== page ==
CITY HALL — City Council Speaker Christine Quinn remained hesistant Wednesday to support a push to revive controversial legislation that would force private businesses to offer their employees paid sick days off.
During a press conference on the steps of City Hall, advocates rallied in favor of a new version of the Paid Sick Time Act, which was amended to make it more attractive to businesses worried it will cost them money.
While advocates have painted sick leave as a human-rights issue, critics, including Mayor Michael Bloomberg, have threatened that forcing private businesses to offer paid time off would cost employers hundreds of millions of dollars and threaten their survival, just as the weakened economy is trying to rebound.
Under the new version of the legislation, small businesses with fewer than five employees would be fully exempted from the requirement, but would have to offer job protection for up to five days if workers or their families fall ill.
Businesses with 19 or fewer employees would be forced to offer their employees five days of paid sick leave a year, while those with 20 or more employees would be forced to offer nine.
“Making sure that people can afford to stay home when they or a loved one are sick is critical to keeping our city healthy,” said Upper West Side City Councilwoman Gale Brewer, the bill’s sponsor, who said forcing sick people to ride the subways, serve food and take care of kids isn’t good for anybody.
More than 1.3 million employees in the city are estimated to be working without sick leave, mainly in the service industry.
While Quinn said she could not comment on the amendments until she’d seen a final version of the bill, she gave little indication Wednesday that her stance had changed since October, when she killed the legislation after months of heated rallies and hearings, disappointing many labor advocates who said she’d turned her back on their cause.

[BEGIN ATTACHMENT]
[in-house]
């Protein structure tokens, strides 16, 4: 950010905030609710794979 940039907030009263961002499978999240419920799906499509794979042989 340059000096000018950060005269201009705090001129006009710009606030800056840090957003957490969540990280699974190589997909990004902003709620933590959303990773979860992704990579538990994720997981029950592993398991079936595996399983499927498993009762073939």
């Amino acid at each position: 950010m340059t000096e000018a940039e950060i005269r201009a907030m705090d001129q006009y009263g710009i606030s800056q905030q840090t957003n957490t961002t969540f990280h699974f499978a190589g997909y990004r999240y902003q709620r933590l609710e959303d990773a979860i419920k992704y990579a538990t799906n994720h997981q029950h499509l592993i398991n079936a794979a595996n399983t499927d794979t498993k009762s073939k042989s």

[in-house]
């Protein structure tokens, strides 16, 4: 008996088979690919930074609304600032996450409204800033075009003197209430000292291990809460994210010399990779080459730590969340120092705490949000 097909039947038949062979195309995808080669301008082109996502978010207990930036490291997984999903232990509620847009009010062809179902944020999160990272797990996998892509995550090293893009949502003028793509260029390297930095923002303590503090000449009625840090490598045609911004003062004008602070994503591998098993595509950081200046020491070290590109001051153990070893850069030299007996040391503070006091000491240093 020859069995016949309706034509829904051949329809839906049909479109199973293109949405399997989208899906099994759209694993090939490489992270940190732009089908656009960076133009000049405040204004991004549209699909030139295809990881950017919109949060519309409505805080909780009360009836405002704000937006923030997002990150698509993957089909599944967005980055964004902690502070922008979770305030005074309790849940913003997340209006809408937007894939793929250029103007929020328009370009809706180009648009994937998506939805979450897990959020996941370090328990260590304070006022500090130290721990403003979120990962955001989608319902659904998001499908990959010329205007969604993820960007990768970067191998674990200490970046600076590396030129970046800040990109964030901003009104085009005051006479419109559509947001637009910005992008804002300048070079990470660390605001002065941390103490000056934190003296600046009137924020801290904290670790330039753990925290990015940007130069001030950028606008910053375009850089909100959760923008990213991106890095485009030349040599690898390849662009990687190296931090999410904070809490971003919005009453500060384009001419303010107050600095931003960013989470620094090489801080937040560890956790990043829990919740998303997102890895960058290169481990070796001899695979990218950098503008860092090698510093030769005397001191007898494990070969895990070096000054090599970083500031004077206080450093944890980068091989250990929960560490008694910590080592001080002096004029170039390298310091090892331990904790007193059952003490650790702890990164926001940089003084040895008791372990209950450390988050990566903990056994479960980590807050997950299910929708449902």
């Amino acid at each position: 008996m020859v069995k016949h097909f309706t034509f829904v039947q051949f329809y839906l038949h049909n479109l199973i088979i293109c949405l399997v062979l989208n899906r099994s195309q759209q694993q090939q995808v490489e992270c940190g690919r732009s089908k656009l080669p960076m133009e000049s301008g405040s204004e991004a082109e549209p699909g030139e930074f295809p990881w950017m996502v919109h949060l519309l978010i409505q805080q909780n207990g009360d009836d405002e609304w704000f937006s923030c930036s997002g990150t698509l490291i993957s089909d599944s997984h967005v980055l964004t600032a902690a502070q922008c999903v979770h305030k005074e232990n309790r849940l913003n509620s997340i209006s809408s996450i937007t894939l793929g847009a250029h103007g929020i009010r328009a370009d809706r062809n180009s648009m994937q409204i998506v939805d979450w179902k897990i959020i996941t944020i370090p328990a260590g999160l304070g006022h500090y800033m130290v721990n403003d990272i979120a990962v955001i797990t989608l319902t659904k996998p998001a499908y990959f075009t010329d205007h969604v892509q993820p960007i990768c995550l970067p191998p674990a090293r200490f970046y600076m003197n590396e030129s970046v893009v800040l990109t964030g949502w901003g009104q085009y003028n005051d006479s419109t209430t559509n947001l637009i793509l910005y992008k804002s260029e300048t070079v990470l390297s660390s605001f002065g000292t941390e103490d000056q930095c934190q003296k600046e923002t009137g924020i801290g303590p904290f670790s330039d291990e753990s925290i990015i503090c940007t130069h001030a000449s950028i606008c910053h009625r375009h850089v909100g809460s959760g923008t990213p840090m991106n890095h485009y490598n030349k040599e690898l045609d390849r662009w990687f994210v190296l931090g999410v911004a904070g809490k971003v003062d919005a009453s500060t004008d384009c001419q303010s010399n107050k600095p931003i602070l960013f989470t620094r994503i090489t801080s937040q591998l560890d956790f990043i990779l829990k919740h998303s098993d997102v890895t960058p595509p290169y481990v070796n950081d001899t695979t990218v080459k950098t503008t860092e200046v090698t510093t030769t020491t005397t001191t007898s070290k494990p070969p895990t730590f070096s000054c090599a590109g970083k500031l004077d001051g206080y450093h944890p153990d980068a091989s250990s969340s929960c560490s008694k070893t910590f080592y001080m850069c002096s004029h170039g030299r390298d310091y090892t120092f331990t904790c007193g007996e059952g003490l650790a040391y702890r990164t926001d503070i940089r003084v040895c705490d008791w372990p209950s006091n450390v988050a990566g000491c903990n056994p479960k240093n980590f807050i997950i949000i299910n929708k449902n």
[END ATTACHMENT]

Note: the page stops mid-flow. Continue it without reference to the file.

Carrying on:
“As I said over a year or so ago now, I think the sponsors and proponents of paid sick leave, their goal is a laudable one," she told reporters after Wedneday's rally, arguing that the measure would “cost us jobs and cost us small businesses and their future in tough economic times.”
"That said, in the economic environment we are in, small businesses are hanging on by a thread,”
Given the circumstances, Quinn said the measure is “not one that I can support.”
Some Manhattan shop owners agreed.
Bruce Stark, co-owner of Beacon Paint and Hardware on the Upper West Side, said that while sick days don't have much of an impact on big companies, they make a huge difference at smaller businesses like his, which has "about 10" employees.
"I understand it, but it's a big expense for us and an inconvenience,” he said. “When you've got five guys on the counter and one takes off, that's 20 percent of the workforce."
The renewed push for paid sick leave comes days after the speaker announced a new deal on another piece of controversial labor legislation that would force developers receiving big city subsidies to pay their workers higher than minimum wage.
The two bills have received intense attention as Quinn tries to court both business and labor support as she mounts a run for mayor.
With reporting by Leslie Albrecht